Anna Langstroff is a PhD student at the Department of Plant Breeding at the Justus Liebig-University in Giessen. She is working in the research project HaploSelekt which aims at identifying genome-wide haplotype blocks and their effects on yield performance under limited water availability in elite winter wheat lines. Her research interests include drought stress tolerance in cereals and high-throughput phenotyping in field trials as well as in controlled environments.
Drought stress is an important constraint to wheat production, but breeding for drought tolerance remains challenging. Many different traits contribute to the crop’s drought tolerance, and the crop’s drought stress response is highly dependent on the specific characteristics of the drought period. Furthermore, the crop’s drought stress response may differ among developmental stages and even short-term, diurnal adjustments of transpiration can have a positive effect on overall transpiration efficiency. To identify such potentially beneficial diurnal and developmental stage-specific transpiration patterns, precise, continuous, and automated phenotyping of traits related to water use and transpiration efficiency is required. “Real-time” phenotyping allows monitoring of diurnal transpiration patterns, for example regulation of transpiration around midday in response to elevated vapour pressure deficits. In our study, 79 elite winter wheat lines were evaluated for transpiration efficiency and diurnal transpiration patterns under drought stress conditions. For this purpose, a custom-built “DroughtSpotter XXL” facility comprising 240 large containers (90 cm depth and 175 kg soil volume) was used to gravimetrically quantify water use and plant transpiration in real-time under semi-controlled, yet field-like conditions. Using a 3D laser scanner, plant growth was repeatedly phenotyped during the growing season. This enabled us to continuously monitor transpiration efficiency and the response of transpiration to changes in vapour pressure deficit, as well as the effects of these traits on yield performance. The resulting high-resolution data enabled us to identify hidden genotypic variation for developmental stage-specific variation for genotype rankings in transpiration efficiency and also for regulation of transpiration under high vapour pressure deficit conditions. In-depth knowledge of these potentially useful traits and how they affect yield provides valuable new information for breeding cultivars with improved drought stress tolerance.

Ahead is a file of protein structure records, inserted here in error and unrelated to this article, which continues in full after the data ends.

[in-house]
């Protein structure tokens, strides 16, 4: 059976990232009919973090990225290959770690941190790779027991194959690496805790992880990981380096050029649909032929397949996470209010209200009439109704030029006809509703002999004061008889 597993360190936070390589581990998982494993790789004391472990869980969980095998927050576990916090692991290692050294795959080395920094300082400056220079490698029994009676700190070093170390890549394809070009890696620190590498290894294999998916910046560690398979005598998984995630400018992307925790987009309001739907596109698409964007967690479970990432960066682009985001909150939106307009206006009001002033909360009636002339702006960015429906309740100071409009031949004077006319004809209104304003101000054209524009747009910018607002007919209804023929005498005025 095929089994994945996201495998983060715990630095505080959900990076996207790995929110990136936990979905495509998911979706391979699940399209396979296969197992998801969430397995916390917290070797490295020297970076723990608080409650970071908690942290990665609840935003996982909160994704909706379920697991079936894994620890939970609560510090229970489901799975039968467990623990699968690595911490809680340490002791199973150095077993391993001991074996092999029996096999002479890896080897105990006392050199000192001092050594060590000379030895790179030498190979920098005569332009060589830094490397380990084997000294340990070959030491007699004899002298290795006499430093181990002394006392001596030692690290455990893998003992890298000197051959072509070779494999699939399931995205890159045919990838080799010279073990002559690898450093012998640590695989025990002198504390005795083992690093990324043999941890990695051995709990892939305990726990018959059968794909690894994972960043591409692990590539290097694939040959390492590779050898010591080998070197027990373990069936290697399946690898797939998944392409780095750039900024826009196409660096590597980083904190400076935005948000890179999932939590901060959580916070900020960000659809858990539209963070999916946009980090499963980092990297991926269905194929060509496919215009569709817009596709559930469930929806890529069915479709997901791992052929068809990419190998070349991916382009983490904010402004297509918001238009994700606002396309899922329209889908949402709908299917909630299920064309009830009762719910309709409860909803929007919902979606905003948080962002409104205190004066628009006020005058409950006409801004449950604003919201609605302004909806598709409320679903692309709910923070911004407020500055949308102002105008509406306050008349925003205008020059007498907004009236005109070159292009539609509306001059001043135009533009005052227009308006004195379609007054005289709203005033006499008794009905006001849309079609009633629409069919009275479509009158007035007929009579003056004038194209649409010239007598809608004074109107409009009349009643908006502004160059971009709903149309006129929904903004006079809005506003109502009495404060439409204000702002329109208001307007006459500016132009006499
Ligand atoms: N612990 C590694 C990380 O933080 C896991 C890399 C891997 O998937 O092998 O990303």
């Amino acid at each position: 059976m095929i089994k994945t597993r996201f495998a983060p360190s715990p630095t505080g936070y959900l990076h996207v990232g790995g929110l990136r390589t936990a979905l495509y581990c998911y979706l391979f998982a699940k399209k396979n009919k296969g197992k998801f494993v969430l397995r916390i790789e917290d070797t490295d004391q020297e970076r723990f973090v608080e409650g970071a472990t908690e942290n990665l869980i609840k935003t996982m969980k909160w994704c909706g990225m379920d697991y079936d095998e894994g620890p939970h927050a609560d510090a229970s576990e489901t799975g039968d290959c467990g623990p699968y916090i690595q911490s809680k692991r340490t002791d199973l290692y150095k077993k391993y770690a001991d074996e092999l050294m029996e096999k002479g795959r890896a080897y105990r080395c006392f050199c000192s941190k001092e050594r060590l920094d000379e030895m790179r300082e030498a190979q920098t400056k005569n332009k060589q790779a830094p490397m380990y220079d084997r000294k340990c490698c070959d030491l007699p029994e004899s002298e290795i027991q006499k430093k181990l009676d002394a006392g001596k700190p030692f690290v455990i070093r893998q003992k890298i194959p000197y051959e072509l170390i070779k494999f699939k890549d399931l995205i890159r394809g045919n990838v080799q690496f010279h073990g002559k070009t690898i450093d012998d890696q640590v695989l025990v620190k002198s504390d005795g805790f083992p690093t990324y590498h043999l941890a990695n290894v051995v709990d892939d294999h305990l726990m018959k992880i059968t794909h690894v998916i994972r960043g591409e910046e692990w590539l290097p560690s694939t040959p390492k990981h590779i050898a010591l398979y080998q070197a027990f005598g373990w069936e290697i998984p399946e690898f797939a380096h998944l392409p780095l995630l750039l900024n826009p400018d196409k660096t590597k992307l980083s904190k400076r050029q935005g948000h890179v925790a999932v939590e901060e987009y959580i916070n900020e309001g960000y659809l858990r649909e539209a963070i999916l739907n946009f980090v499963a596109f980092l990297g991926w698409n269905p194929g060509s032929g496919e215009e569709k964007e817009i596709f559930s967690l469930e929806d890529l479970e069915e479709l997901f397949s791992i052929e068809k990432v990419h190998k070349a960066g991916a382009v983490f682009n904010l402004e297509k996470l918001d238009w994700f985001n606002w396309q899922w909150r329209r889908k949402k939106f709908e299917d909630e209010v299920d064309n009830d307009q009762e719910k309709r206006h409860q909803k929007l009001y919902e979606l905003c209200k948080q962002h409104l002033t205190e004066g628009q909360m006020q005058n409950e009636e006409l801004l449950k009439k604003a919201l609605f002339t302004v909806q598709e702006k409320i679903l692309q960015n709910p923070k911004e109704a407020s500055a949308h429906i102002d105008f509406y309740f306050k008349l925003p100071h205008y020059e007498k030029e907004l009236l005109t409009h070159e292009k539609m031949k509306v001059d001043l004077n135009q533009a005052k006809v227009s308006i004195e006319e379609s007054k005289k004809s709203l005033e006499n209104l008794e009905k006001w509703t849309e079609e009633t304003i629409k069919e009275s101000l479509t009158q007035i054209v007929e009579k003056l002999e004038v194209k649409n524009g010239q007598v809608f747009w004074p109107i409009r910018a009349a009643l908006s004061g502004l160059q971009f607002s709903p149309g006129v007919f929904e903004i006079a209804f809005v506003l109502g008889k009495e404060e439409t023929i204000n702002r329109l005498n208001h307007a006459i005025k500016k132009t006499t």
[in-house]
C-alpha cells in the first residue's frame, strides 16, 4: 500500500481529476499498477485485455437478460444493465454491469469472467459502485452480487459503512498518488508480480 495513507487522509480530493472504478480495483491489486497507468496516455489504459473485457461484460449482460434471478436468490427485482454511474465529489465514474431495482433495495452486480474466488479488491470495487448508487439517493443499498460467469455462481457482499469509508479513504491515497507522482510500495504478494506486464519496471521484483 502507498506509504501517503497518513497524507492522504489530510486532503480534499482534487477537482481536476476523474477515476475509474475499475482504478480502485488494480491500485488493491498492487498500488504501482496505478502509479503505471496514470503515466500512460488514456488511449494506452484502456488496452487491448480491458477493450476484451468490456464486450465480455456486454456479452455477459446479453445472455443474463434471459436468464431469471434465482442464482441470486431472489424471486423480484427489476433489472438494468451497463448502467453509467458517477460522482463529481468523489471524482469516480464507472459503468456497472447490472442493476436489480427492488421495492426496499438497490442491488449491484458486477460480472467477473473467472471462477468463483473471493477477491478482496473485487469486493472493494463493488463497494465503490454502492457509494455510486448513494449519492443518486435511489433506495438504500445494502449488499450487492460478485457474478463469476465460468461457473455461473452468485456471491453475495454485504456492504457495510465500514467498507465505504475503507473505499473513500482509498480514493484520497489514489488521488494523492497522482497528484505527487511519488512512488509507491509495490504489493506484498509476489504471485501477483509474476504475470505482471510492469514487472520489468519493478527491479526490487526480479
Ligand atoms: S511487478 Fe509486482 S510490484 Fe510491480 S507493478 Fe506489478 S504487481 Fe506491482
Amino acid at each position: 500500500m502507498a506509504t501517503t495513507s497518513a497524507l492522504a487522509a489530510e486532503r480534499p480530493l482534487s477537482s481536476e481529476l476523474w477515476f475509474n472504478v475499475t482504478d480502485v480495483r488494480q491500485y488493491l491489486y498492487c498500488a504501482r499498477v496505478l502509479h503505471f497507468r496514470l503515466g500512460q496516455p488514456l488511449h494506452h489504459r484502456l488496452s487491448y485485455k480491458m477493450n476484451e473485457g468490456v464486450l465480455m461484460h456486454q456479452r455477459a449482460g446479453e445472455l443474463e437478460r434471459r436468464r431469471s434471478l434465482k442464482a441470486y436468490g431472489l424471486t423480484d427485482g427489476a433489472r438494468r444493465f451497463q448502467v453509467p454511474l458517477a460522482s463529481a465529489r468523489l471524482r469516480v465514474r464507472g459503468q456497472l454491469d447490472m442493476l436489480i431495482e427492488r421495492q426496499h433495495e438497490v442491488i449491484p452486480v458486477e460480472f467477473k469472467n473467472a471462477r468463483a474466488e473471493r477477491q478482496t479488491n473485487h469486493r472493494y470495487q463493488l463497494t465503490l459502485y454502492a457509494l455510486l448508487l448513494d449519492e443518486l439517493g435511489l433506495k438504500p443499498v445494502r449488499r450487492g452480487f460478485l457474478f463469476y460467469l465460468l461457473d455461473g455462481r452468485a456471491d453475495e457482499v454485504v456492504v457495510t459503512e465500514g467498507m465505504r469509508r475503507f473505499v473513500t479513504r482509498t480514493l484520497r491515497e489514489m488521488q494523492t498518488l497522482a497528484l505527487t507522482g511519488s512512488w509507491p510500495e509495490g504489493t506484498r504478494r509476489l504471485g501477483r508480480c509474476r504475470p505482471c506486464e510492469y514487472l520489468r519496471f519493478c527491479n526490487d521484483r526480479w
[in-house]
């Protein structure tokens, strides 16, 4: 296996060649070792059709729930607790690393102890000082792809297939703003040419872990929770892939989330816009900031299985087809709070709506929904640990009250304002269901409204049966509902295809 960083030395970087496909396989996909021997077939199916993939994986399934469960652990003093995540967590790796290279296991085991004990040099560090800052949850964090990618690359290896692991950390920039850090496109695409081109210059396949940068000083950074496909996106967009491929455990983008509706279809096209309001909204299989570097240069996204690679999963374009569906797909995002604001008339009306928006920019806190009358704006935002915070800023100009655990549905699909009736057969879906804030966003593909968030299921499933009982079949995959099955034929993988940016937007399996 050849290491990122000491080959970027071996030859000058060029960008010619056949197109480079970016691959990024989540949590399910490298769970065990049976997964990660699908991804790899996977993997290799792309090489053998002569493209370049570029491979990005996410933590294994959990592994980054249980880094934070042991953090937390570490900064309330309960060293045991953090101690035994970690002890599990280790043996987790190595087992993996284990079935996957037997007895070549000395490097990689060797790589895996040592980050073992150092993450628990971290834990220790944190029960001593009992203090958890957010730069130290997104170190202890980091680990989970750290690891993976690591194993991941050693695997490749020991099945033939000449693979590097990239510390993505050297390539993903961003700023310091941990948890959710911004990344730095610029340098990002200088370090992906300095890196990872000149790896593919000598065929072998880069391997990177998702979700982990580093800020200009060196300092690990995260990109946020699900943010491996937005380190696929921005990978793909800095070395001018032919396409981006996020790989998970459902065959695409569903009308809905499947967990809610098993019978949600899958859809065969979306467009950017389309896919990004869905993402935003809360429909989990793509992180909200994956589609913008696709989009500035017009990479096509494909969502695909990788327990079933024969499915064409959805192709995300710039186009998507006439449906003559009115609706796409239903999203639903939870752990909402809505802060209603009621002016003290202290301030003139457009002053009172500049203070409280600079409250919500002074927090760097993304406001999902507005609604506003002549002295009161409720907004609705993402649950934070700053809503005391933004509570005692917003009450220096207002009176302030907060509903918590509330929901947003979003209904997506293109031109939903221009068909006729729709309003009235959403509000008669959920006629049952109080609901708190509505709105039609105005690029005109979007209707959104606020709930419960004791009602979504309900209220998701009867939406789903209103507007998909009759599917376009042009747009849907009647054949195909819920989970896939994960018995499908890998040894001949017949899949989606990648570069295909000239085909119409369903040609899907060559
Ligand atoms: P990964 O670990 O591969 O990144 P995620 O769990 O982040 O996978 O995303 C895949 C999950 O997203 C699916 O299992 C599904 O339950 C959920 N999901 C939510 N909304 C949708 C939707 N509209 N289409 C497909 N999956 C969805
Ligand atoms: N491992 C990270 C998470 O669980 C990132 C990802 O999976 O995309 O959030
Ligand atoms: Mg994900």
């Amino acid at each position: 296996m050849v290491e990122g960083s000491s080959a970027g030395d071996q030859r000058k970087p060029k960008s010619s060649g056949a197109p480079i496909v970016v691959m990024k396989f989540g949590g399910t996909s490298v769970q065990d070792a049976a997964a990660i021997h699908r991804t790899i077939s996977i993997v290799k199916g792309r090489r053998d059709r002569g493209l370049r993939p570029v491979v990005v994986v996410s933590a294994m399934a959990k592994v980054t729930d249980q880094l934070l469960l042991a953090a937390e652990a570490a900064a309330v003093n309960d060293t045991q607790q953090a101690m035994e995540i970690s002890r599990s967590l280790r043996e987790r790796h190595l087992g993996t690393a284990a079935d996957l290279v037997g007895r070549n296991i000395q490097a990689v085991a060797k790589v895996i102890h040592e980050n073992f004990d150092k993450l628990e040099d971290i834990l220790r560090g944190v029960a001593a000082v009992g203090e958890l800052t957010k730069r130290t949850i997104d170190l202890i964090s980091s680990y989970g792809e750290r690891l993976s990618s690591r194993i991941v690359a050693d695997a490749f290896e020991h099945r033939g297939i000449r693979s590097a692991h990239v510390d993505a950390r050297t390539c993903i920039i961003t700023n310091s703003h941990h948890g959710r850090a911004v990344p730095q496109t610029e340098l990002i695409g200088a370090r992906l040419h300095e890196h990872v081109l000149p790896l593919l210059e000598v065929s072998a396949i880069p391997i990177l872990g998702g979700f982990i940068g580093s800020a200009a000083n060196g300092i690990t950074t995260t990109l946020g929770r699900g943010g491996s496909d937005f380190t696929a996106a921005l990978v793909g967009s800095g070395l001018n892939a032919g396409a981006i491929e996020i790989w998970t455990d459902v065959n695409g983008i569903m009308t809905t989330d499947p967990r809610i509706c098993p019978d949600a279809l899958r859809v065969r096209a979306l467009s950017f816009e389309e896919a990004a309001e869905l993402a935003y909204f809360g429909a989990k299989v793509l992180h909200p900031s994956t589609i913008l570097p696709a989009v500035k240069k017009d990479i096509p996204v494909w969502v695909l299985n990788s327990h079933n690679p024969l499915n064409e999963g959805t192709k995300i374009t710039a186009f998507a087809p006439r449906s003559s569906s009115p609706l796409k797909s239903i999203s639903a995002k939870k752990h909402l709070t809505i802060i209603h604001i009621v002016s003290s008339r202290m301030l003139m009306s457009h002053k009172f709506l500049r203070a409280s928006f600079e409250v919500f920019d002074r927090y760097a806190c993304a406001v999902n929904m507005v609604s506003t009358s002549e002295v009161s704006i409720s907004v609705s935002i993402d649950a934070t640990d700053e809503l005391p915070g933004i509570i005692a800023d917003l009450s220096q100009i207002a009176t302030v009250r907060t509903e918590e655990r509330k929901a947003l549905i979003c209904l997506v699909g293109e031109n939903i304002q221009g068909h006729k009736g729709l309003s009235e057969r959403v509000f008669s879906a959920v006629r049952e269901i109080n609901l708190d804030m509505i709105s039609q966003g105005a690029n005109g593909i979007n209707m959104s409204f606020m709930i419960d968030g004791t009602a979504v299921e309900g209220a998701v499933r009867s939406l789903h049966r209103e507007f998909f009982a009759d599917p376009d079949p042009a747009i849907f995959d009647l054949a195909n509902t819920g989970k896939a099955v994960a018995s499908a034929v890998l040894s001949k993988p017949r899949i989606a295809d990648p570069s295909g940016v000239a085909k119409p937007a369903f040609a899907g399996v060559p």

Anna Langstroff, Rod Snowdon (Department of Plant Breeding, Justus Liebig-University Giessen, Germany) and Andreas Stahl (Julius Kühn Institute (JKI) – Federal Research Centre for Cultivated Plants, Institute for Resistance Research and Stress Tolerance, Quedlinburg, Germany)
We thank Andreas Eckert, Maximilian Henning and Bernhard Schick (Justus Liebig-University Giessen, Rauischholzhausen, Germany) for the technical management of the DroughtSpotter experiment. We thank Sabine Frei, Regina Illgner, Birgit Keiner, Annette Plank, Swetlana Renner, Lennart Scheer, Ingrid Schneider-Hüther, Stavros Tzigos and Stjepan Vukasovic (Justus Liebig-University Giessen, Germany) for helping with sample processing and data acquisition. Furthermore, we thank DSV AG, Nordsaat GmbH and W. von Borries-Eckendorf GmbH & Co. KG for providing the breeding lines. This work was funded by the German Federal Ministry of Food and Agriculture (BMEL grant 2818403A18).